Another and probably more natural interpretation of the sentence in the Wikipedia article may be called "localizing an adjunction to an equivalence".

Let $\mathcal C$ and $\mathcal D$ be two categories, and let $F\colon\mathcal C\longrightarrow \mathcal D$ and $G\colon\mathcal D\longrightarrow\mathcal C$ be two functors, with $F$ left adjoint to $G$. Then there are natural transformations $F\circ G\longrightarrow \operatorname{Id}_{\mathcal D}$ and $\operatorname{Id}_{\mathcal C}\longrightarrow G\circ F$, as above.

Denote by $\mathcal S$ the multiplicative class of morphisms in $\mathcal C$ generated by all the morphisms $C\longrightarrow GF(C)$, where $C$ ranges over the objects of $\mathcal C$. Similarly, denote by $\mathcal T$ the multiplicative class of morphisms in $\mathcal D$ generated by all the morphisms $FG(D)\longrightarrow D$, where $D$ ranges over the objects of $\mathcal D$.

Then one can check that the composition $\mathcal C\longrightarrow \mathcal D\longrightarrow \mathcal D[\mathcal T^{-1}]$ of the functor $F$ with the localization functor $\mathcal D\longrightarrow \mathcal D[\mathcal T^{-1}]$ takes all the morphisms from $\mathcal S$ to isomorphisms in $\mathcal D[\mathcal T^{-1}]$. So the functor $F\colon\mathcal C\longrightarrow\mathcal D$ descends to a functor $\overline F\colon\mathcal C[\mathcal S^{-1}]\longrightarrow\mathcal D[\mathcal T^{-1}]$; and similarly the functor $G\colon\mathcal D\longrightarrow\mathcal C$ descends to a functor $\overline G\colon\mathcal D[\mathcal T^{-1}]\longrightarrow\mathcal C[\mathcal S^{-1}]$.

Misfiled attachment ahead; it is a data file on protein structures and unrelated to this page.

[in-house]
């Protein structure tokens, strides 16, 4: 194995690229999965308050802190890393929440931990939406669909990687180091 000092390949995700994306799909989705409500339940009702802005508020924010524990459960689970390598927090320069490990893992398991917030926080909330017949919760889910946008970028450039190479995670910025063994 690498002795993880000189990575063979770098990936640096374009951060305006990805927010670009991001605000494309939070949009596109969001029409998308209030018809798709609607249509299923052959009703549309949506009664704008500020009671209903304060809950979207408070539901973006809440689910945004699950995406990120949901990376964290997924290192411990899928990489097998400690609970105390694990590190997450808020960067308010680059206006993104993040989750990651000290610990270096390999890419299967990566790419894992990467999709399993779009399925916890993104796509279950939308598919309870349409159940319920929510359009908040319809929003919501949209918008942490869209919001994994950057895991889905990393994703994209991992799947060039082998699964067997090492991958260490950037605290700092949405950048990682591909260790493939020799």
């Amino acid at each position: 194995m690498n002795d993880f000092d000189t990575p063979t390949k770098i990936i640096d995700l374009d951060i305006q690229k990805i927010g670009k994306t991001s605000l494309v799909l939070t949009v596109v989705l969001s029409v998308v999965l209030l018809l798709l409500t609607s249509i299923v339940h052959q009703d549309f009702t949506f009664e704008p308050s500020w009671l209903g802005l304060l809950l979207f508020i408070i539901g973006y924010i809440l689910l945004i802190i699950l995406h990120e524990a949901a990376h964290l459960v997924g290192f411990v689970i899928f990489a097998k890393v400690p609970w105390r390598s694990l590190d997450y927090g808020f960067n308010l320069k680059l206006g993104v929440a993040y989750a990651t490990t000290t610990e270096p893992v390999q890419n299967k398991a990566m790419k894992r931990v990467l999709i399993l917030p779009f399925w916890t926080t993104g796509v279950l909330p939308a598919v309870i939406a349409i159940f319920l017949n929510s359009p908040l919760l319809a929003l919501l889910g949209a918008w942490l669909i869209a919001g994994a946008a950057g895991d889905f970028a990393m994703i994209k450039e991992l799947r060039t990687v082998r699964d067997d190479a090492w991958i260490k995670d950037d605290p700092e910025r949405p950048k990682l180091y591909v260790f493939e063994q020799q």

The functors $\overline F$ and $\overline G$ are still adjoint to each other, and this adjunction is an equivalence between the two localized categories:
$$
\overline F\colon\mathcal C[\mathcal S^{-1}]\,\simeq\,\mathcal D[\mathcal T^{-1}]:\!\overline G.
$$

Yet another and perhaps even more natural interpretation of what may be meant by the sentence in Wikipedia also involves passing to localizations $\mathcal C[\mathcal S^{-1}]$ and $\mathcal D[\mathcal T^{-1}]$ of the given two categories $\mathcal C$ and $\mathcal D$ with respect to some natural multiplicative classes of morphisms (often called the classes of *weak equivalences*) $\mathcal S\subset\mathcal C$ and $\mathcal T\subset\mathcal D$.

But, rather than hoping that the functors $F$ and $G$ would simply descend to functors between the localized categories, one *derives* them in some way, producing a left derived functor
$$
\mathbb LF\colon\mathcal C[\mathcal S^{-1}]\longrightarrow\mathcal D[\mathcal T^{-1}]
$$
and a right derived functor
$$
\mathbb RG\colon\mathcal D[\mathcal T^{-1}]\longrightarrow\mathcal C[\mathcal T^{-1}].
$$
Then the functor $\mathbb LF$ is usually left adjoint to the functor $\mathbb RG$, and under certain assumptions they are even adjoint equivalences.

I would not go into further details on derived functors etc. in this answer, but rather suggest some keywords or a key sentence which you could look up: *a Quillen equivalence between two model categories induces an equivalence between their homotopy categories*.